Int’l law expert: Edca has no expiration date
MANILA, Philippines—The Enhanced Defense Cooperation Agreement (Edca) does not have an “expiration date” allowing for the “indefinite” stay of United States (US) troops in the country, an international law expert said Wednesday.
Article 12, Paragraph 4 of the Edca states that the agreement “shall have an initial term of 10 years, and thereafter, it shall continue in force automatically unless terminated by either party.”
Either the Philippines or US must provide “one-year’s written notice through diplomatic channels of its intention to terminate.”
Sought for comment about the particular paragraph of the agreement, Jay Batongbacal, director of the University of the Philippines’ (UP) Institute for Maritime Affairs and Law of the Sea, said, “It gives the agreement an indefinite term after the first 10 years.”
“There is no ‘expiration date’ and requires an actual decision to terminate to be made by the parties,” he said in a text message.
The Edca allows the entry of US military forces in the country and the use of Philippine military bases free of charge.
Article 3, Paragraph 3 of the agreement states “Given the mutuality of benefits, the parties agree that the Philippines shall make agreed locations available to US forces without rental or similar costs.”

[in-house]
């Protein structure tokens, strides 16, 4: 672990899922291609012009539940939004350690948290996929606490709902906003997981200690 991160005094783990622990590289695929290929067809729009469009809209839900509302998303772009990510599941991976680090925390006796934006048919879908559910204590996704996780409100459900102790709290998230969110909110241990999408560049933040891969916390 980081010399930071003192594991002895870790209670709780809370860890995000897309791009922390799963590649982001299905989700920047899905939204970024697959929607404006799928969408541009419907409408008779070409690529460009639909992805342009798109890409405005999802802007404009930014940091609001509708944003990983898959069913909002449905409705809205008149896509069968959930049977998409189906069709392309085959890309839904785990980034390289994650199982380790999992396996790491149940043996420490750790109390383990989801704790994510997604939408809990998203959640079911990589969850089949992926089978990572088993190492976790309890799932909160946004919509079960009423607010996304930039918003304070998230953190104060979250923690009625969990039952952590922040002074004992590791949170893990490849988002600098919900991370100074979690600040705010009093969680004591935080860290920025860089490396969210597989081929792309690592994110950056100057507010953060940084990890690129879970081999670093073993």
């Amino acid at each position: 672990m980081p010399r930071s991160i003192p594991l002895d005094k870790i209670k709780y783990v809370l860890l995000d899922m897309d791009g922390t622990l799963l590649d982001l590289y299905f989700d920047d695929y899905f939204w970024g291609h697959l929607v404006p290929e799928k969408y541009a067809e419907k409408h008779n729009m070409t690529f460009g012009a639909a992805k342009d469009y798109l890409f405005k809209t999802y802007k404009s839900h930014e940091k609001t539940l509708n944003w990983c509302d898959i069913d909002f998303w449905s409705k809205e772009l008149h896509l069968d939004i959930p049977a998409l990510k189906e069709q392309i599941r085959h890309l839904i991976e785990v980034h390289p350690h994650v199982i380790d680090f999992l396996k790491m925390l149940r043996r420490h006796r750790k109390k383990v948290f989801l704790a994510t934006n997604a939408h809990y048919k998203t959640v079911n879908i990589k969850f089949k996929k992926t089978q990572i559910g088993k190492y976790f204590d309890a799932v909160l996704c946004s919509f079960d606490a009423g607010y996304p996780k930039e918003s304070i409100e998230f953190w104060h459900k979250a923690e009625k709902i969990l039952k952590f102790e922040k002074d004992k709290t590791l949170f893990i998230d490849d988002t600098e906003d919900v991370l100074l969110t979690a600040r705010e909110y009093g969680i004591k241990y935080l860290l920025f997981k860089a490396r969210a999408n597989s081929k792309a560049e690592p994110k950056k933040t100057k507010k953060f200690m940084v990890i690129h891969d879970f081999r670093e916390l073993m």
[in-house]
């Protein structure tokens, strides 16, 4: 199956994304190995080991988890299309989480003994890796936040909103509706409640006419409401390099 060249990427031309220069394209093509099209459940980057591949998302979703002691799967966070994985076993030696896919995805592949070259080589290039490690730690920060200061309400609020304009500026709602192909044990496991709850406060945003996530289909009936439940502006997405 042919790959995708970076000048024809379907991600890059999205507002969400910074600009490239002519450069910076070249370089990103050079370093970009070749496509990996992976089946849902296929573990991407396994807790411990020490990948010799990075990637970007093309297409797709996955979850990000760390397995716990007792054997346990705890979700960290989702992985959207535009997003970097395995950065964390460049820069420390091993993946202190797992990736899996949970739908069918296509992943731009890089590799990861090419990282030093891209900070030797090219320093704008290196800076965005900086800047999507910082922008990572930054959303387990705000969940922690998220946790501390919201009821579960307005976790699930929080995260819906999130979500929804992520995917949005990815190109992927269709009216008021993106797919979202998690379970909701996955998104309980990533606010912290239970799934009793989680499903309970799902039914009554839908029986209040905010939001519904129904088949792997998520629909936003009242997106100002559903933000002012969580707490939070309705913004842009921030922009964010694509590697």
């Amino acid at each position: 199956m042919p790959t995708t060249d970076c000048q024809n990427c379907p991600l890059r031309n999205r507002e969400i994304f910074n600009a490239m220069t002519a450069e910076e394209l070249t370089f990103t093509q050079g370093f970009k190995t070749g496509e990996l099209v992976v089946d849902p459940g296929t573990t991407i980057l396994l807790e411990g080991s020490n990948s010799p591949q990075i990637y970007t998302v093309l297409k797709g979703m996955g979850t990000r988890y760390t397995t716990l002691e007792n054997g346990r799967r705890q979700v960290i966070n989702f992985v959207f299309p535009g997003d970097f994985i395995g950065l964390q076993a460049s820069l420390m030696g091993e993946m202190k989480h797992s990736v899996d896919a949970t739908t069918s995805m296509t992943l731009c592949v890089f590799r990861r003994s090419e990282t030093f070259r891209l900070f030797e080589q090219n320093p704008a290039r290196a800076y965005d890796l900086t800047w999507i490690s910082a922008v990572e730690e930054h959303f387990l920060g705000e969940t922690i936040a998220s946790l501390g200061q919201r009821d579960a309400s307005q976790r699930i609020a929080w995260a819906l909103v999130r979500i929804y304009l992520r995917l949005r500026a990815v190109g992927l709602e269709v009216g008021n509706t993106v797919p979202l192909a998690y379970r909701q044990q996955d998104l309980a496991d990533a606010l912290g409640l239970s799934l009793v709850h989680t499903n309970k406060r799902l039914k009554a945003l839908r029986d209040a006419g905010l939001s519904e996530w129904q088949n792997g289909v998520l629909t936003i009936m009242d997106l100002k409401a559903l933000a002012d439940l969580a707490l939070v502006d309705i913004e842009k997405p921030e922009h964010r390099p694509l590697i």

Militant groups have vowed to question the Edca before the Supreme Court saying it violates the Constitution of the Philippines for allowing foreign troops to have permanent bases.
Batongbacal however said that the agreement is “not permanent since there is the option to terminate after the 10-year initial period.”
“It can be terminated but when that happens is not certain,” he said.
Senator Antonio Trillanes IV has filed a resolution calling for the Senate Committee on National Defense and Security to conduct an investigation on the Edca.
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